The light in Prague when I was there in February really was great. The sun spent most of the day low in the sky so the city was bathed in golden light for a few hours before sunset. This photo was taken from the Charles Bridge and the large building on the left is the Opera House.
This is the last of my photos from Prague, for now, anyway. It’s a great city and I’ll certainly be heading back at some point. This is one of the most recognizable landmarks in Prague, Charles Bridge. It’s pretty difficult to get a shot with no tourists crossing the bridge. I’ve talked about other methods I’ve used involving combining multiple images to mask out any people or just getting there really early. With this shot, it all came down to patience. I set up and waited until there was no one in the way.
As I mentioned yesterday I’ve been doing a lot of photo processing this weekend. As a side effect I’ve found photos that needed processing I’d forgotten about. I started by going through my Prague file, even though I was sure I’d exhausted that supply. As a result I found today’s photo, and I’m glad I did. I spend a lot of time while I’m wandering about with my camera looking for a good foreground for something interesting I’ve found. The breakwater, with its ducks and seagulls lent itself very well to this purpose.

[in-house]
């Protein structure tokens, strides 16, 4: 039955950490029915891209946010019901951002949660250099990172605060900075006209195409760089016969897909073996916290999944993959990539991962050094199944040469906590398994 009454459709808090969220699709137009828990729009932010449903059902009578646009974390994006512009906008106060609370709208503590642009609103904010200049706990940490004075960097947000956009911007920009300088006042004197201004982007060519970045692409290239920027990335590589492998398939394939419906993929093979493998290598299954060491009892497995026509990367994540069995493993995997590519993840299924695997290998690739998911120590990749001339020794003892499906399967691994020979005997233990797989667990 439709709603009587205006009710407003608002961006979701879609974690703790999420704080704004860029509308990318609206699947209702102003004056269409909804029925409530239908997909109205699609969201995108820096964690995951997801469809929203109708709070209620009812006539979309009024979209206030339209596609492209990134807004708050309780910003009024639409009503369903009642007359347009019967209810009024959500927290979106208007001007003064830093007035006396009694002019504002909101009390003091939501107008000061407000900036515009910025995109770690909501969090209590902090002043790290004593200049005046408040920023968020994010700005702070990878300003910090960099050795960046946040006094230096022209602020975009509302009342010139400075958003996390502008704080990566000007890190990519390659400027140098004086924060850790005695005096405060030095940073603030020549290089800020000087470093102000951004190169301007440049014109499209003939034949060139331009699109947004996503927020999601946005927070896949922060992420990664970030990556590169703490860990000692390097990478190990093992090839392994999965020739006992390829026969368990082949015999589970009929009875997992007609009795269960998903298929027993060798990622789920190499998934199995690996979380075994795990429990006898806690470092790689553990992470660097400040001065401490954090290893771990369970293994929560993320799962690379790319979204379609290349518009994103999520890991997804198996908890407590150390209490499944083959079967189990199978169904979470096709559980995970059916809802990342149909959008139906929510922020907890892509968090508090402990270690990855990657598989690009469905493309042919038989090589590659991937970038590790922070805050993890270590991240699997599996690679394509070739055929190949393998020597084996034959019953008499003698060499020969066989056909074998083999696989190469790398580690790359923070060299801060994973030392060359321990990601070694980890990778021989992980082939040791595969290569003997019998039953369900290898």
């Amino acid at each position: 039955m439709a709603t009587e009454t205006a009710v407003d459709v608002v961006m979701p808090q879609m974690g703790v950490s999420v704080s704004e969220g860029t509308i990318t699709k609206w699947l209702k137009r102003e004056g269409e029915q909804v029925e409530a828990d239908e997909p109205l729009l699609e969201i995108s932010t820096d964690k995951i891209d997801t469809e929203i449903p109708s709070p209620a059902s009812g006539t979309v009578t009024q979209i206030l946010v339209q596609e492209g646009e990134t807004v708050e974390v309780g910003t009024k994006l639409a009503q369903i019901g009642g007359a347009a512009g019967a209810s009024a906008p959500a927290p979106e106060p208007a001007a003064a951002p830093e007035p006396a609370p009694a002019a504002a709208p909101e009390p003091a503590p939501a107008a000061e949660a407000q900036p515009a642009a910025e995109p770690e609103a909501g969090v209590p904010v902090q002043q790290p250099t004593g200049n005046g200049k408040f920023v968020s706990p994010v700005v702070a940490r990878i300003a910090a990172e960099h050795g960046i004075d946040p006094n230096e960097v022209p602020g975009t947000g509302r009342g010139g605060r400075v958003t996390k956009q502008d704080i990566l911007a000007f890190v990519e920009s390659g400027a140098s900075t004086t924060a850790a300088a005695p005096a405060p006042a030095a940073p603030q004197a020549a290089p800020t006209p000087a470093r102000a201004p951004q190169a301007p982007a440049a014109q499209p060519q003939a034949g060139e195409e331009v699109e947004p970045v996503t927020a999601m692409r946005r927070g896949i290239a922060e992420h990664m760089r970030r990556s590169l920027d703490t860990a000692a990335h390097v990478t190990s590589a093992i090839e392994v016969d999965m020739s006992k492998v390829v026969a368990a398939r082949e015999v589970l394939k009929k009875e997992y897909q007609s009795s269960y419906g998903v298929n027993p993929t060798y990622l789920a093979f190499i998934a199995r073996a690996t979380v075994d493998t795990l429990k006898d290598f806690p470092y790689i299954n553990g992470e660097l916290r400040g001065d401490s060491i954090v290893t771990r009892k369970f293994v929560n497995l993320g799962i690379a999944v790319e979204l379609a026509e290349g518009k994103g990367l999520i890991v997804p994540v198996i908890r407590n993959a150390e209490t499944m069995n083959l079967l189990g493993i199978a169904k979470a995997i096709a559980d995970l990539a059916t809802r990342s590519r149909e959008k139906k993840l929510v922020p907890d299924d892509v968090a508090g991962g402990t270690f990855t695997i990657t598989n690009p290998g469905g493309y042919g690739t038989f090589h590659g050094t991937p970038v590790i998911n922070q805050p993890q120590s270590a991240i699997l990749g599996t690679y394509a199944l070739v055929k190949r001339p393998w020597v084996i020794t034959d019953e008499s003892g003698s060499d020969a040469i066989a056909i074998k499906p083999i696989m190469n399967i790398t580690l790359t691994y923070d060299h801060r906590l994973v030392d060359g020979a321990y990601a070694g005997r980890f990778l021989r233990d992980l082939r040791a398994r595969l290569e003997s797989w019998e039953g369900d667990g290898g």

While wandering around Prague I was trying to take photos that didn’t conform with every postcard hanging in the shops. It’s pretty difficult not focusing on exclusively photographing the landmarks here. There’s lots of them and they’re everywhere. So, I was pretty pleased when I looked over the edge of the Charles Bridge and spotted this scene. The bridge was crowded with street vendors and tourists bustling by. Then, over the edge it was just peaceful. As I set up I noticed that every now and again someone would stroll through. So, I waited until someone got right into the spot I was looking for. It was a surprisingly short wait.
This is a combination of seven exposures from -3 to +3. It was important to use this wide range of exposures because, as you can see, I was shooting directly into the sun. This photo is a good illustration of the capabilities of HDR photography. Typically, shooting into the sun is considered a no-no and with the limited light range of my camera’s sensor I’d really only be able to capture a silhouette of everything lined up in front of the sun. By combining multiple exposures the details in the trees’ bark have been captured along with the camouflage jacket the man is wearing. These are all details I was able to see while I was there.